Articles tagged with: Talbot

Charles Feilding: On His Majesty's Service

on Wednesday, 09 August 2017. Posted in Other

Charles Feilding (1780-1837) was the stepfather of William Henry Fox Talbot. He married the widowed Elisabeth Talbot, nee Strangways, at Penrice church in Wales in 1804. Charles was a serving naval captain at the time of his marriage and later became a Rear Admiral.


Charles Feilding was the youngest of three children born to Commodore Charles and Sophia Feilding. His sisters were Sophia, born in 1773 and Matilda, born 1775. His mother was the sister of the Earl of Winchelsea and a Lady of the Bedchamber to Queen Charlotte. Charles Feilding senior was the grandson of the Duke of Denbigh and his family were descendants of the Earls of Hapsburgh. Charles Feilding senior was also a naval officer who died of gangrene due to an infected minor wound in 1783. Young Charles was only three years old when his father died.

Martha Davenport

on Tuesday, 24 March 2015. Posted in Davenport

Martha Davenport was born Martha Talbot in 1720, and was the third child and eldest daughter of John Ivory Talbot and Mary Mansel. She inherited a life interest in Lacock on the death of her brother John Talbot, and held it in trust until her death when it passed, on her brother’s wishes, to her third son William. Her eldest two sons were ill.

Sharington Talbot the elder

on Tuesday, 06 October 2015. Posted in Talbot

Sharington Talbot the elder was the eldest son of John Talbot of Salwarpe and Olive, daughter of Sir Henry Sharington of Lacock.

Sharington Talbot I

The Army Career of William Davenport Talbot

on Thursday, 14 September 2017. Posted in Talbot

William Davenport Talbot was born on the 4th August 1763, in Bredon, Worcestershire. He died in London in August 1800 and was buried at Lacock on 8th August 1800. His parents were the Reverend Dr. William and Martha Davenport who was the sister of John Talbot. As John had no legitimate heir his nephew William inherited Lacock Abbey on condition that he took the surname Talbot, Martha also had a lifetime interest in Lacock Abbey. Martha and her nephew Thomas Mansel Talbot, the owner of Margam Castle and Penrice in Wales, were appointed as guardians of William until he came of age in 1784. William Davenport Talbot did not live at Lacock Abbey, as it was let on a long term lease to Lady Shrewsbury as Martha was already heavily in debt and the rental income was necessary to maintain the estate.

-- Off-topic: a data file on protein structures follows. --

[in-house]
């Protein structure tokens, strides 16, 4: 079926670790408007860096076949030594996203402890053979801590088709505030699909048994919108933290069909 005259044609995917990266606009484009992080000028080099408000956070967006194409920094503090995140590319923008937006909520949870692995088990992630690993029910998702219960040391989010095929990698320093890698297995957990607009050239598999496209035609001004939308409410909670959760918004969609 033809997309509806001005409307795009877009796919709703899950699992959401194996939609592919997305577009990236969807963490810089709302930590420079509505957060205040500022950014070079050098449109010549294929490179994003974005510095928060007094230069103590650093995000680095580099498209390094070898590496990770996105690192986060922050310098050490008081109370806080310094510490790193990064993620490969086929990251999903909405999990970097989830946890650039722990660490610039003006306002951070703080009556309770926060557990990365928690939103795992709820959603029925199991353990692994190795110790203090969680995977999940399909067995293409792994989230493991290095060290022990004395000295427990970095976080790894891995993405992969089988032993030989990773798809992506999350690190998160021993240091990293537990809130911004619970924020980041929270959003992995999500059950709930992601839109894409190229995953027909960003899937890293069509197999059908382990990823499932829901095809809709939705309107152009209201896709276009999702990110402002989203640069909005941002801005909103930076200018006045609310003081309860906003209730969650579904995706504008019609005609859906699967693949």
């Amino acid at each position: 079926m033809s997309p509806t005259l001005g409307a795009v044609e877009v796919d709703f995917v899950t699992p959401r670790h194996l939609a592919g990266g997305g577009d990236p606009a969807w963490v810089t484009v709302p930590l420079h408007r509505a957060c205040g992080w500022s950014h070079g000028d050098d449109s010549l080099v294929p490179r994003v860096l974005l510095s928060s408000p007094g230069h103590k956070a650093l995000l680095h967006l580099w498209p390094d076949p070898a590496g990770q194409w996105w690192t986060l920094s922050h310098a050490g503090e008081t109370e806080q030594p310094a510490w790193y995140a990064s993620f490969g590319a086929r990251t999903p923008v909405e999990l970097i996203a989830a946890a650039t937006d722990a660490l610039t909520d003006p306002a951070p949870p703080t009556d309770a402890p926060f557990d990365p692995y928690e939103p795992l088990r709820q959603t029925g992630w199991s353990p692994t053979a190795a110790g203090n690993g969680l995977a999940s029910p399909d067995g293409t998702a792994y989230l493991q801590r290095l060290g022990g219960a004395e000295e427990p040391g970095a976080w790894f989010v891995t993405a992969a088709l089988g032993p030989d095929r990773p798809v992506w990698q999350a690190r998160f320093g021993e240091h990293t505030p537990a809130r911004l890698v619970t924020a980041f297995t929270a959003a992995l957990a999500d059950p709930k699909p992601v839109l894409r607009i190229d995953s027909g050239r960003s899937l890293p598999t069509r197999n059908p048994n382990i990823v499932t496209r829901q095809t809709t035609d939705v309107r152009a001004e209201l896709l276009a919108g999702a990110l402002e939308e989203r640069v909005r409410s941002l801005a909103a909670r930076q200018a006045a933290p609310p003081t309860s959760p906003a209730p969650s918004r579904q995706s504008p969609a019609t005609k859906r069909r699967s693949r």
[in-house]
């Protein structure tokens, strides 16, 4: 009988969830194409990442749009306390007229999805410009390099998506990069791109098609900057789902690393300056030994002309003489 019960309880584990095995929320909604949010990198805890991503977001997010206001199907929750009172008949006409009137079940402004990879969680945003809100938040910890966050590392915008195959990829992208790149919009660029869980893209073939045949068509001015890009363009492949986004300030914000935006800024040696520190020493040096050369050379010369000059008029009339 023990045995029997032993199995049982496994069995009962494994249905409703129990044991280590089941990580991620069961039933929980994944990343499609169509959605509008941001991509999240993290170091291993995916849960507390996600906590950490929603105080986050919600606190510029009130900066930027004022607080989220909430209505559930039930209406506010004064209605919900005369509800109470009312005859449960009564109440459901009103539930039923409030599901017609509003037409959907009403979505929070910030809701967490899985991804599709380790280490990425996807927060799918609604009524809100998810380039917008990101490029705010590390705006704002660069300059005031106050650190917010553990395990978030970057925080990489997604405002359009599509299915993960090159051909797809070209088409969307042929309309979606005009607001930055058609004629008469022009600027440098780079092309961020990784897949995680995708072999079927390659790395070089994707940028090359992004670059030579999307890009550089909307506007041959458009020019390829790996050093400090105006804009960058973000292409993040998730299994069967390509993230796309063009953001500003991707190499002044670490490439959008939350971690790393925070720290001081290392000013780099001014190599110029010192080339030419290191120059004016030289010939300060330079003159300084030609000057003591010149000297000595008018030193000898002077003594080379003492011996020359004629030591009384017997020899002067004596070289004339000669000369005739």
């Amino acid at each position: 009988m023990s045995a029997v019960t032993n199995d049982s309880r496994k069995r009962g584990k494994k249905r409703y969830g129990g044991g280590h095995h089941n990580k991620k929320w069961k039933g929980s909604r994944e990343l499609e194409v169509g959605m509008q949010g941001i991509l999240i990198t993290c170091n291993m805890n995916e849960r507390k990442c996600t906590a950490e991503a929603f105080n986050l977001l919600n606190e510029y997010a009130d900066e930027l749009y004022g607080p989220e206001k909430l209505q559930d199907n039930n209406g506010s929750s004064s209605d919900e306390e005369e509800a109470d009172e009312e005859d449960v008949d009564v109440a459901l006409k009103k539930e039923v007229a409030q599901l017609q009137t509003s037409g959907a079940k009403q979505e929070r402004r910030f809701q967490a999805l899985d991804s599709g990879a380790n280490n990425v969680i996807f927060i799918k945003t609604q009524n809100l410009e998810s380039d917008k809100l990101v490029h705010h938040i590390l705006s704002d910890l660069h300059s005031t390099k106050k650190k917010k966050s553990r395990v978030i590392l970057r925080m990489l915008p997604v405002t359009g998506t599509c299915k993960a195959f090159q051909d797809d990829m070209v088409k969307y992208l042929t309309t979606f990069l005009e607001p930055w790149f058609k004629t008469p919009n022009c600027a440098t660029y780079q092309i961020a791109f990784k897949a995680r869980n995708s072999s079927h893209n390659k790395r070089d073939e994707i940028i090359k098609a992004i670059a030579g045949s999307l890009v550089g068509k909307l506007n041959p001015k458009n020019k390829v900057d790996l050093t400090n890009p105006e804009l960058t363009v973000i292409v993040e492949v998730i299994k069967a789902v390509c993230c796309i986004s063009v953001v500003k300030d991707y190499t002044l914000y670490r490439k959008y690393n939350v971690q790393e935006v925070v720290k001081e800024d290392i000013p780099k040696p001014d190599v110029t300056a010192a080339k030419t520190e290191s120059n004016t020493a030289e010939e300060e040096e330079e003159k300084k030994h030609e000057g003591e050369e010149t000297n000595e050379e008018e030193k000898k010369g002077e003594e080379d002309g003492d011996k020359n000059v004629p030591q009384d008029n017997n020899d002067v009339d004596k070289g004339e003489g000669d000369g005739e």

William embarked on his army career as an Ensign with the Worcester Militia on 20th September 1781 after leaving Christ Church College, Oxford. William’s commission had to be approved by King George III and this permission was granted in a letter received by the 6th Earl of Coventry, who was the Lord Lieutenant of Worcestershire, in a letter from Lord Stormont on the 19th September 1781 saying: "Having received & laid before the King your Lordship’s Letter of the 15th Instant recommending Mr. William Davenport Talbot to be an Ensign in the Worcestershire Militia, I have the satisfaction to Acquaint your Lordship that his Majesty does not disapprove of that Gentleman". (Worcester Archive). It is possible that the King may have revised his opinion at a later date when William became a friend of his son, Prince Edward.


2664/3/1F/6 William’s Militia appointment certificate


The Sharington Talbots of Lacock Abbey

on Tuesday, 26 January 2016. Posted in Talbot

There are four people with this name associated with Lacock Abbey and village, although only one actually owned the property.

The first, Sharington Talbot, sometimes known as “the elder”, was born in 1577 the son of John Talbot and Olive Sharington. Unfortunately he died in 1642 and pre-deceased his mother who owned Lacock.

His son Sharington, “the younger”, born in 1599, inherited the estate from his grandmother. He died in 1677.

His first-born son, also Sharington, died in infancy so it was the second son John who inherited.

In accordance with tradition, John named his first son Sharington but sadly he too died before his father.

The following pages provide details of the lives of the three who grew to adulthood.

The South Sea Bubble and the Davenport Family Fortunes

on Thursday, 10 August 2017. Posted in Davenport

In common with many investors of the early 18th Century, Henry Davenport and a number of his relatives bought shares and annuities in the South Sea Company which spectacularly collapsed in 1720. Many previously wealthy people were brought to poverty although some others managed to cash-in their shares at just the right time and gained exceptional riches. A number of the gainers were politicians, company directors or traders with inside knowledge of what was really happening within a company which was basically a sham.


The South Sea Company coat of arms